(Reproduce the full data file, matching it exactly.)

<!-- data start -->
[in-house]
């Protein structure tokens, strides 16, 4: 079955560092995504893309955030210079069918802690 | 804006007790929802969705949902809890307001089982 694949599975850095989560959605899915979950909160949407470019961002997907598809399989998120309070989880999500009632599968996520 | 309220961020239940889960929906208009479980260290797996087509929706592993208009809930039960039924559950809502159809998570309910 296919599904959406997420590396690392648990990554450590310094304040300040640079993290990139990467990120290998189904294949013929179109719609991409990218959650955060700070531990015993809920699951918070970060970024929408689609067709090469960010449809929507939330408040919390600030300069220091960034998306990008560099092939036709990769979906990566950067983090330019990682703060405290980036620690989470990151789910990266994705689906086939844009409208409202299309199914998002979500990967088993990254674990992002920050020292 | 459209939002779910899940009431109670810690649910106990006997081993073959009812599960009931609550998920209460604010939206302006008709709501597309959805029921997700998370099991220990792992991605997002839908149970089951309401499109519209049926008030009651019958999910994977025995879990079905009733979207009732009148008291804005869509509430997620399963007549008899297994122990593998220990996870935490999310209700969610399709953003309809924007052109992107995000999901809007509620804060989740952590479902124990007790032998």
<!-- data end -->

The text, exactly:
[in-house]
């Protein structure tokens, strides 16, 4: 079955560092995504893309955030210079069918802690 | 804006007790929802969705949902809890307001089982 694949599975850095989560959605899915979950909160949407470019961002997907598809399989998120309070989880999500009632599968996520 | 309220961020239940889960929906208009479980260290797996087509929706592993208009809930039960039924559950809502159809998570309910 296919599904959406997420590396690392648990990554450590310094304040300040640079993290990139990467990120290998189904294949013929179109719609991409990218959650955060700070531990015993809920699951918070970060970024929408689609067709090469960010449809929507939330408040919390600030300069220091960034998306990008560099092939036709990769979906990566950067983090330019990682703060405290980036620690989470990151789910990266994705689906086939844009409208409202299309199914998002979500990967088993990254674990992002920050020292 | 459209939002779910899940009431109670810690649910106990006997081993073959009812599960009931609550998920209460604010939206302006008709709501597309959805029921997700998370099991220990792992991605997002839908149970089951309401499109519209049926008030009651019958999910994977025995879990079905009733979207009732009148008291804005869509509430997620399963007549008899297994122990593998220990996870935490999310209700969610399709953003309809924007052109992107995000999901809007509620804060989740952590479902124990007790032998």